Re­claim­ing his CROWN

King’s re­turn to fic­tion of­fers rich, mas­ter­ful sto­ry­telling

Winnipeg Free Press - Section G - - BOOKS -

SINCE the ap­pear­ance of his first novel, Medicine River, almost 25 years ago, Thomas King has be­come Canada’s most wide-rang­ing and best-known writer of nov­els, sto­ries, chil­dren’s books, es­says, films and TV pro­grams that recre­ate, with wry and wise com­pas­sion, the dilem­mas that have be­dev­iled the cur­rent and his­tor­i­cal lives, myths, and re­al­i­ties of abo­rig­i­nal peo­ple in North Amer­ica. And there­fore of all of us. As the ti­tles of two of his most cel­e­brated books sig­nal — the novel Green Grass, Run­ning Wa­ter (1993) and A Coy­ote Colum­bus Story (1994) — King’s fic­tions of­ten art­fully in­ter­min­gle na­tive and Euro­pean his­tory and myth to of­fer pow­er­ful por­traits and cri­tiques of clash­ing cul­tures and his­to­ries. The Back of the Tur­tle, his first novel in 15 years, re­turns to this fer­tile ground with an all-too-rel­e­vant rep­re­sen­ta­tion of cor­po­ra­tized sci­en­tific ex­per­i­men­ta­tion that leads to en­vi­ron­men­tal ex­ploita­tion and to catas­tro­phe. But if The Back of the Tur­tle gives us King’s bleak­est, most apoc­a­lyp­tic fic­tional land­scape, there is also a steady un­der­cur­rent of hope cours­ing through the novel.

Tellingly, the novel’s ti­tle al­ludes to a well-known na­tive story that has sur­faced in other King fic­tions about Sky Woman, who is saved from a fa­tal fall earth­ward by the cradling back of a gi­ant tur­tle. Here, that story res­onates against the tragic dev­as­ta­tion of a coastal area in B.C., where a sci­en­tif­i­cally en­gi­neered de­fo­liant is ac­ci­den­tally loosed upon an en­tire ecosys­tem, killing almost the en­tire pop­u­la­tion of a re­serve as well as all the area’s flora and fauna — in­clud­ing the thou­sands of tur­tles that used to at­tract throngs of tourists to their breed­ing site on the beach. As in other King sto­ries, this one is nar­rated to fine ef­fect through the al­ter­nat­ing points of view and his­to­ries of a se­ries of op­posed but re­lated voices in­hab­it­ing the novel. At the novel’s open­ing Gabriel — the al­lu­sion to an an­gelic fore­bear is no mis­take — has fled Do­mid­ion, the cor­po­ra­tion where he worked as a lead sci­en­tist, to re­turn to the re­serve where the company’s prod­ucts dev­as­tated his ori­gins and forced his ini­tial up­root­ing. His be­lated in­sight into the tragic ef­fects of his ex­per­i­ment has driven him to re­turn to die; how­ever, his in­ten­tion is way­laid by a se­ries of other char­ac­ters, voices, vi­sions, and events. Mara, for ex­am­ple, an artist who as­pired to go to Paris but only got as far as Toronto — and, like Gabriel, has lost con­tact with her fam­ily and her roots — has also re­turned to the re­serve, where she paints por­traits of her lost an­tecedents and has Gabriel help her hang them in the aban­doned homes. And then there’s Sonny, the fa­ther­less man-child with a ham­mer who roams the beach and the re­serve look­ing for sal­vage and be­comes, un­wit­tingly but in­tu­itively, one of the agents of the com­mu­nity’s hoped-for res­ur­rec­tion. (Read­ers will at­tune them­selves to the prove­nance both of Sonny and “Dad,” his ab­sent but all-see­ing, ever-present Fa­ther.) Mean­while, back in Toronto, the har­ried mega-mil­lon­aire CEO of Do­mid­ion, one Do­rian Asher (again, King’s names are al­ways care­fully crafted), fights a des­per­ate se­ries of bat­tles against his own fail­ing body, be­set by the in­sid­i­ous ad­vances of un­named af­flic­tions, and against the storm of me­dia at­ten­tion un­leashed on Do­mid­ion as yet another spill of deadly ef­flu­ent es­capes from its hold­ing ponds in north­ern Al­berta to de­stroy the Athabasca river sys­tem. Do­rian must grap­ple, too, with the co­in­ci­dence that has linked Gabriel’s sud­den dis­ap­pear­ance from Do­mid­ion with that of a large tur­tle, sud­denly van­ished from the aquar­ium that was the ob­ject of Gabriel’s trans­fixed gaze. As the char­ac­ters’ back-sto­ries are filled in, faint but grow­ing sig­nals of hope be­gin to sur­face later in the novel. Big Red, pa­tri­arch of the tur­tle clan that used to pop­u­late the beach, re­turns. The crabs, mol­lusks and anemones that nour­ished their larger brethren be­gin to reap­pear. Sonny builds a tower out of sal­vaged scraps that stands on the beach like a bea­con beck­on­ing to the fu­ture. The faith­ful and gifted dog, Sol­dier, and his cheer­fully cryp­tic stew­ard, Crisp — he of the gnomic, Scots-in­flected ut­ter­ances who gives Sol­dier half an ap­ple in the novel’s open­ing “Pro­logue” (read­ers, be alert) — at­tend many of the por­ten­tous events. And Gabriel and Mara be­gin to form a con­tested but po­ten­tially warm re­la­tion­ship. As the novel’s epi­graph sug­gests — it’s ded­i­cated to “...the songs and the singers” — The Back of the Tur­tle is ul­ti­mately an in­vo­ca­tion of the hope that might at­tend us in our cur­rent dire state. The 12 shad­owy na­tive apos­tles Gabriel and oth­ers see ris­ing out of the sea; Mara’s and Gabriel’s re­turn to their home ground; the in­evitable com­min­gling of Sky Woman’s fall and sal­va­tion with events nar­rated in other para­bles, gar­dens, and for­bid­den fruits: all th­ese sto­ries sing, fi­nally, to ev­ery liv­ing thing. Per­haps the tur­tle’s back might yet be broad enough for us all. Cana­dian lit­er­a­ture scholar Neil Bes­ner is provost and vice-pres­i­dent, aca­demic and in­ter­na­tional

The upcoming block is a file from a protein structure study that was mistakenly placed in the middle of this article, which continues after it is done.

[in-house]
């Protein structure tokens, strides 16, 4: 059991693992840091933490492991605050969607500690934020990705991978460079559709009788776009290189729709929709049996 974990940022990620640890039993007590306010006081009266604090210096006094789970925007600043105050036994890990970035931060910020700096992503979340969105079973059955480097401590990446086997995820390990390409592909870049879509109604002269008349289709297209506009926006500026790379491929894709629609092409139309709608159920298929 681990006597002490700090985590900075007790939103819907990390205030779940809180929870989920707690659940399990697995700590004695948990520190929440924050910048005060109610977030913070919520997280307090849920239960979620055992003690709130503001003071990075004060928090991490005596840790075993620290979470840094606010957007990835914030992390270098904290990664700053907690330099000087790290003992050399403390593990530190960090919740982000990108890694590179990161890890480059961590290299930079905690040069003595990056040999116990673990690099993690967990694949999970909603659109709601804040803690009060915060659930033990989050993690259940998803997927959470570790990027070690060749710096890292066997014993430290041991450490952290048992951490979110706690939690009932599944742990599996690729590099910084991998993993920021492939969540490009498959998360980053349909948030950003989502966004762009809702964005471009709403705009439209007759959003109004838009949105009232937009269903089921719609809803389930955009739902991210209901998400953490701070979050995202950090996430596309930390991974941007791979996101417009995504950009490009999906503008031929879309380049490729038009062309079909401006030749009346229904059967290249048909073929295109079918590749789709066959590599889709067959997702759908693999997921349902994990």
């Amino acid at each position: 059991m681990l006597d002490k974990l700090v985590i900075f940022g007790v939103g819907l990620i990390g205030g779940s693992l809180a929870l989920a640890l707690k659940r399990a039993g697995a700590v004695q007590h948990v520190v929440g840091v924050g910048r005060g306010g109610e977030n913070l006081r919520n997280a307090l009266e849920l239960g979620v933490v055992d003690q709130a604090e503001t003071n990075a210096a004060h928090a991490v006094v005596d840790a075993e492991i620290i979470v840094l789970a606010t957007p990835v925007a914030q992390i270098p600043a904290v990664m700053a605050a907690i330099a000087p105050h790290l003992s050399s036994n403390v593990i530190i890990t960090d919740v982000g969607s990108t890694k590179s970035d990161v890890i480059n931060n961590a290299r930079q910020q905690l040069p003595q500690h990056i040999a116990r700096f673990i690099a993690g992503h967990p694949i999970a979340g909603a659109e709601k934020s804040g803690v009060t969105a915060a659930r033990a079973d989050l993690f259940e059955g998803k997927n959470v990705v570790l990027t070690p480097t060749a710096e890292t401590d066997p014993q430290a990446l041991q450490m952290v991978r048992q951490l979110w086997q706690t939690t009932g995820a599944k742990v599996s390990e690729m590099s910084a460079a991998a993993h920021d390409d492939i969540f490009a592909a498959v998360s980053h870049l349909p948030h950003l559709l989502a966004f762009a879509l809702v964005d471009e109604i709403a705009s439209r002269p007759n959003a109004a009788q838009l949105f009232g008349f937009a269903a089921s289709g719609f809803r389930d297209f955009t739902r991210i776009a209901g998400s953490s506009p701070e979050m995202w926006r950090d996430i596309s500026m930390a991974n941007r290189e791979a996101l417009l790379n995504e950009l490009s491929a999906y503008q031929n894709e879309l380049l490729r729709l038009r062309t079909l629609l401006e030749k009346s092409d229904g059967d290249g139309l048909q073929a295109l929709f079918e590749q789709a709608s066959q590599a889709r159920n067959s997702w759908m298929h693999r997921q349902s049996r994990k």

at the Univer­sity of Win­nipeg.

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